Carnival Row, Amazon’s new foray into the supernatural, is a pastiche of elements from so many other series: at one moment, it tries to channel the Victorian gloom of Penny Dreadful, while in another, it fancies itself as an “adult” Once Upon a Time – aka, it has a penchant for fairy tits and an unusually graphic amount of bloodletting. Throw in a fully-realized world (full of real-world sociopolitical parallels) built from a wholly original concept (no, this is not an adaptation), and it might seem Carnival Row is poised to be the next great fantasy series; and yet, it is one of the most lifeless series I’ve seen in 2019, an abundantly familiar show drowned by leaden starring performances and a silly, superficial plot that more than overextends its stay during the first season’s eight-episode run.
Carnival Row is instantly forgettable, a mush of familiar concepts and ideas that never coalesce into anything truly resonant, or even mildly entertaining.
Most reviews you’ll read this week about Carnival Row will most likely lean into the very thin parallels between it and Game of Thrones: they both have elaborate mythologies, fantastical settings, and a wide array of supporting characters. But that is where the similarities end: much of Carnival Row‘s world building, as impressive as it may be in concept, just feels like world building for the sake of doing it: the many, many info dumps about a world shared by humans, faes, minotaurs, humans with ram horns, etc, etc. It’s like a highly glorified, well-budgeted fantasy cosplay convention (one that once had Guillermo del Toro attached, no less), evocative of so much familiar fiction, yet unable to tether itself to anything that feels truly original, or even worth seeing to the conclusion.
This issue of weightlessness carries through every element of the series, including the lead performances from Orlando Bloom and Cara Delevingne, who play former lovers and soldiers-turned detective and immigrant (respectively) when brought to the “new” world of 7th century The Burgue (which looks a lot like 19th century London, including rumors of a man named Jack running around “ripping” people’s faces off).
Bloom, as one might expect, offers no nuance to the ridiculously-named role of Rycroft Philostrate, a hard-boiled detective with a pocket full of personal regrets. It’s a two-pronged issue: the writing never asks Bloom to step outside his comfort zone of “vaguely good-looking and slightly concerned,” and Bloom never tries to push the envelope, fading indistinctly into the web of forgettable minor characters – which run the gamut from bitchy rich girl trying not to go poor, to fae prostitutes, to corrupt politicians and their wives, and the games they play for power (the lead political characters are played by Chernobyl‘s Jared Harris and Game of Thrones‘ Indira Varma, which at least inject some personality into the few scenes they’re offered each episode).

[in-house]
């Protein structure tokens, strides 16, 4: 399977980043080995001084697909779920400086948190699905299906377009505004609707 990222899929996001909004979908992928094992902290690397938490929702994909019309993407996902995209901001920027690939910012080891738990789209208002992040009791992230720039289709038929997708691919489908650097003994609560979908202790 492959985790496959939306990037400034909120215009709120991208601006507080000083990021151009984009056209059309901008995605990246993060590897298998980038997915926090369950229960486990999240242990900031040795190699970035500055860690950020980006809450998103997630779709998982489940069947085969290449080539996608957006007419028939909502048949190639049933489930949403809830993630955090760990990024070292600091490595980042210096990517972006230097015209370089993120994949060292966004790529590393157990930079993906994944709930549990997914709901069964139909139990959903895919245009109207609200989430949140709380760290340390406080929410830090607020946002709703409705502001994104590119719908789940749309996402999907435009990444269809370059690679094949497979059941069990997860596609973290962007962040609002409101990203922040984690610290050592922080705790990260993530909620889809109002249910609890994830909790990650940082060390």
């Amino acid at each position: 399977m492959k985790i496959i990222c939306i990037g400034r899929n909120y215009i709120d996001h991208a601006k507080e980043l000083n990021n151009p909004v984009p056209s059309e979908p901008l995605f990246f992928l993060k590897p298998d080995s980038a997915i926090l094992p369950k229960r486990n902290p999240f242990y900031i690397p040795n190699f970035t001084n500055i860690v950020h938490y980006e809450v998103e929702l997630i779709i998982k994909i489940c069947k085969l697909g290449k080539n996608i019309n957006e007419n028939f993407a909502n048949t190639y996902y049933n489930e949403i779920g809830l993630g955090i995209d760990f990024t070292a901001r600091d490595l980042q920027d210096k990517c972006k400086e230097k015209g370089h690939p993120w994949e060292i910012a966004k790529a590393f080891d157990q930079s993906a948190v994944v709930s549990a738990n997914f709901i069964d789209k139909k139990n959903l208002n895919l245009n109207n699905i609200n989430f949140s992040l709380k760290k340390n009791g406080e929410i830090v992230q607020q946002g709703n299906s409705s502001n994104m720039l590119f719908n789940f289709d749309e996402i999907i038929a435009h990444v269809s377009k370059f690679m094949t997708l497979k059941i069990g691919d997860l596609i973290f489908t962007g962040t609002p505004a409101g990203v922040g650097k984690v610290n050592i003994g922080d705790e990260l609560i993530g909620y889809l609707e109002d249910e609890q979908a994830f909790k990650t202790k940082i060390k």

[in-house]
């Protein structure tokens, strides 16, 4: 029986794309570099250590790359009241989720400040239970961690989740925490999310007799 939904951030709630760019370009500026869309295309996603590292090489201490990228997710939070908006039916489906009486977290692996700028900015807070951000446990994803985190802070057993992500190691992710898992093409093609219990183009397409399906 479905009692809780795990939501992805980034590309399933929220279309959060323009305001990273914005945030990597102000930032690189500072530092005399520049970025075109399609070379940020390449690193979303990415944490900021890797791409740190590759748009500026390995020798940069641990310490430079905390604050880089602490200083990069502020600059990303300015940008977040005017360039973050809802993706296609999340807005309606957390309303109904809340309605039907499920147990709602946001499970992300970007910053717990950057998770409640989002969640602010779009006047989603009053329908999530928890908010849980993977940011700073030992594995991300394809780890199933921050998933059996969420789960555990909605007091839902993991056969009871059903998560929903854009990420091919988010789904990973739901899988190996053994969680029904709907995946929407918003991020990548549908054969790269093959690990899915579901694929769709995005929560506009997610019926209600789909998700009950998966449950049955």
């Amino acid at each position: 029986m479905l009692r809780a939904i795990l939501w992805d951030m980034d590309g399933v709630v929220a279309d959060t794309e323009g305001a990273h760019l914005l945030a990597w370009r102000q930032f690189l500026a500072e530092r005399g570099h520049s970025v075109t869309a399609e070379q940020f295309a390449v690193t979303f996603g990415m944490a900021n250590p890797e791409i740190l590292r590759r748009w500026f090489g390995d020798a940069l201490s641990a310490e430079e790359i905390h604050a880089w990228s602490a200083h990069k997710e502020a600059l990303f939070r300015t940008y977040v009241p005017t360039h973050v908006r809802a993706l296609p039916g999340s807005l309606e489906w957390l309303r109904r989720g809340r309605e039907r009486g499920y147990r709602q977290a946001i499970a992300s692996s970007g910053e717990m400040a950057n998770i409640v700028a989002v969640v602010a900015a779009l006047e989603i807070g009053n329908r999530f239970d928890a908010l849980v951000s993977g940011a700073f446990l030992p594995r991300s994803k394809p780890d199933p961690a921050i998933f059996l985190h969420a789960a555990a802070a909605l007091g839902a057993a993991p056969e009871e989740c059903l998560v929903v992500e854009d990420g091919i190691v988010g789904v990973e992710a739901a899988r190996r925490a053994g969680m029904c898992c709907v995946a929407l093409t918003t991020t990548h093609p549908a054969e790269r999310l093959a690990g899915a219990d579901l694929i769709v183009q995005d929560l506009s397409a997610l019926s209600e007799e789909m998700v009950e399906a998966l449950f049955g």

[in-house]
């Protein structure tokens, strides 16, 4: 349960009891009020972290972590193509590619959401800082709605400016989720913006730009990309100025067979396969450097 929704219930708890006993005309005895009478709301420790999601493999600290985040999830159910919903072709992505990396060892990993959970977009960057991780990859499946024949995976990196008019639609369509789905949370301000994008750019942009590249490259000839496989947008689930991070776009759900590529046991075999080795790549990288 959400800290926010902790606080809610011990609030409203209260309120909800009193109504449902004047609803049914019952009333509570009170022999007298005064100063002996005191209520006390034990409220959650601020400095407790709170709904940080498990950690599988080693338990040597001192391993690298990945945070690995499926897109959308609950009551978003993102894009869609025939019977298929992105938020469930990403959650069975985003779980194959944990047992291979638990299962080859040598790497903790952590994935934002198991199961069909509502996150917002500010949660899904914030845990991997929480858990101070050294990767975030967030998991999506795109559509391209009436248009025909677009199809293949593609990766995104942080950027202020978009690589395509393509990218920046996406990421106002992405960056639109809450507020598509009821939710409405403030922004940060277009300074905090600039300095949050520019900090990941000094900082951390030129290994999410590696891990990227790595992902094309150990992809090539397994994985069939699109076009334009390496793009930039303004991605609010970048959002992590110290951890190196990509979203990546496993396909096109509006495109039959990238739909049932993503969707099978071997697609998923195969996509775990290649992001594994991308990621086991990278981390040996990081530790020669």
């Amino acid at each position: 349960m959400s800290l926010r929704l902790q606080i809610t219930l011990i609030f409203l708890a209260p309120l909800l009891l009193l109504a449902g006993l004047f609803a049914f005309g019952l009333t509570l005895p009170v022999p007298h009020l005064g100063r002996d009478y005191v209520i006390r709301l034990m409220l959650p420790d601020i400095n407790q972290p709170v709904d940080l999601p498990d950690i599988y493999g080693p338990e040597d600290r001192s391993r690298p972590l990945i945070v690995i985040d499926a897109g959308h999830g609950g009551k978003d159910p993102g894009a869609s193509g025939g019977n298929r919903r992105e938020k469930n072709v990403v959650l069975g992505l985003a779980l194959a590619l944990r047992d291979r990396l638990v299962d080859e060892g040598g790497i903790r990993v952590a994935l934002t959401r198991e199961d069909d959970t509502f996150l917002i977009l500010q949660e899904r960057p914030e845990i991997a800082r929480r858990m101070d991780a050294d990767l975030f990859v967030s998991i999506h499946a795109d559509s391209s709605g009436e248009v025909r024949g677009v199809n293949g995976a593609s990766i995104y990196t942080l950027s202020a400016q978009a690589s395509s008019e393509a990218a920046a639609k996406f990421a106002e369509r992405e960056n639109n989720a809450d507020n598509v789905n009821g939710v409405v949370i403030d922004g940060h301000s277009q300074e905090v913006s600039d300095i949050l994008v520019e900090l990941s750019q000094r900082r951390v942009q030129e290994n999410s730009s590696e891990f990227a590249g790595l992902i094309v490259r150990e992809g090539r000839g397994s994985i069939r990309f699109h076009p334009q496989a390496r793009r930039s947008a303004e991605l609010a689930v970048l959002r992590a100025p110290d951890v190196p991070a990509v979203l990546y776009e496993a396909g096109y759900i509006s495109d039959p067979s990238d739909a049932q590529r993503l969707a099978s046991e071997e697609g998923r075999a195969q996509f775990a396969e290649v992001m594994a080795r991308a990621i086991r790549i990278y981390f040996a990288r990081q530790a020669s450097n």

Bloom’s weak performance ultimately brings down the core elements of the series: both the murder mystery and the romance suffer from his character’s unconvincing presence in the narrative. Delevingne’s at least better casted, the scrappy action heroine chops she showed in the (otherwise disappointing) Valerian and the City of a Thousand Planets proving a better foundation to build her character, the (equally) ludicrously named Vignette Stonemoss.
As Stonemoss, Delevingne is equal parts scrappy and raw, elements that come to life in the few moments when Carnival Row untethers Vignette from the collection of genre tropes it constructs its stories around. However, those moments are few and far in between, and most of Vignette’s big moments are built around her and Philo’s interactions, a chemistry-free romance that only furthers the underwhelming sense of facsimile running through the heart of the series.
That being said, Carnival Row isn’t completely and utterly void of redeeming qualities: it is a rather earnest attempt to build an intriguing, relevant world of fantasy, albeit one built on an convoluted foundation of overwrought cliches (and one of the more underwhelming central romances in recent memory). However, Carnival Row has no sense of pacing and tone, content to mash up half-baked ideas (for example, all the immigrant faes have Irish accents) and familiar tropes, all in favor of an underwhelming murder mystery and even more disappointing romance.
Knowing Marc Guggenheim was going to be the show runner for Carnival Row initially had me excited, even after watching the boring-as-nails pilot: with so many different, strange elements to pull from, it seemed a natural playground for the EP behind Legends of Tomorrow to bring that show’s trademark unhinged chaos to: and yet, Carnival Row feels a lot closer to his Green Lantern script than The CW’s signature, groundbreaking superhero series.
Carnival Row, for all its trappings, characters, and fantasy elements, is a surprisingly simple, straightforward fare: and in the end, that’s the most disappointing part of the eight-episode first season (it’s already been renewed for a second season, of course). There’s just no risks being taken, no commitment to being truly unique or meaningful – be it the writing, the performances, or the show’s lackluster sociopolitical commentary, everything on Carnival Row is just dry. And for a show that purports the depth of its own imagination so frequently with filler backstory, it makes for a rather neutered, lifeless watch.
The most fervent fans of this particular brand of fantasy might be entertained enough to make it through all eight hours – but for most, Carnival Row is instantly forgettable, a mush of concepts and ideas that never coalesce into anything truly resonant, or even mildly entertaining.